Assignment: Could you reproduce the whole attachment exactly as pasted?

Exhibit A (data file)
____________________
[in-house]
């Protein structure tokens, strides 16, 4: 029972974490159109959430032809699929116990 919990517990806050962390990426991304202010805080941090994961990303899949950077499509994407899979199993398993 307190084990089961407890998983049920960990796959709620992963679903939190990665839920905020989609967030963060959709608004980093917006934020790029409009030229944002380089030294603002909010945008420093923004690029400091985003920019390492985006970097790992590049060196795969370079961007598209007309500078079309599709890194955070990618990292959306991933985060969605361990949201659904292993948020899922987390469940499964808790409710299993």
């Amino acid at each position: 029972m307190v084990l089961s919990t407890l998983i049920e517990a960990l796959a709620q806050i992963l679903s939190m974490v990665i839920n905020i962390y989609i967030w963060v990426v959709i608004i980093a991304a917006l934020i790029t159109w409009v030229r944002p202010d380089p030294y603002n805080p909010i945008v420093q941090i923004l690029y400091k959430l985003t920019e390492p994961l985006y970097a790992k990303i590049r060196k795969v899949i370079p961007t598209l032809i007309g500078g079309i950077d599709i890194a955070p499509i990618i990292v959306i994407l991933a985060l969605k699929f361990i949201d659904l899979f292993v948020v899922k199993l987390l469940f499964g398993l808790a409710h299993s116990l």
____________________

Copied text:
[in-house]
């Protein structure tokens, strides 16, 4: 029972974490159109959430032809699929116990 919990517990806050962390990426991304202010805080941090994961990303899949950077499509994407899979199993398993 307190084990089961407890998983049920960990796959709620992963679903939190990665839920905020989609967030963060959709608004980093917006934020790029409009030229944002380089030294603002909010945008420093923004690029400091985003920019390492985006970097790992590049060196795969370079961007598209007309500078079309599709890194955070990618990292959306991933985060969605361990949201659904292993948020899922987390469940499964808790409710299993």
């Amino acid at each position: 029972m307190v084990l089961s919990t407890l998983i049920e517990a960990l796959a709620q806050i992963l679903s939190m974490v990665i839920n905020i962390y989609i967030w963060v990426v959709i608004i980093a991304a917006l934020i790029t159109w409009v030229r944002p202010d380089p030294y603002n805080p909010i945008v420093q941090i923004l690029y400091k959430l985003t920019e390492p994961l985006y970097a790992k990303i590049r060196k795969v899949i370079p961007t598209l032809i007309g500078g079309i950077d599709i890194a955070p499509i990618i990292v959306i994407l991933a985060l969605k699929f361990i949201d659904l899979f292993v948020v899922k199993l987390l469940f499964g398993l808790a409710h299993s116990l």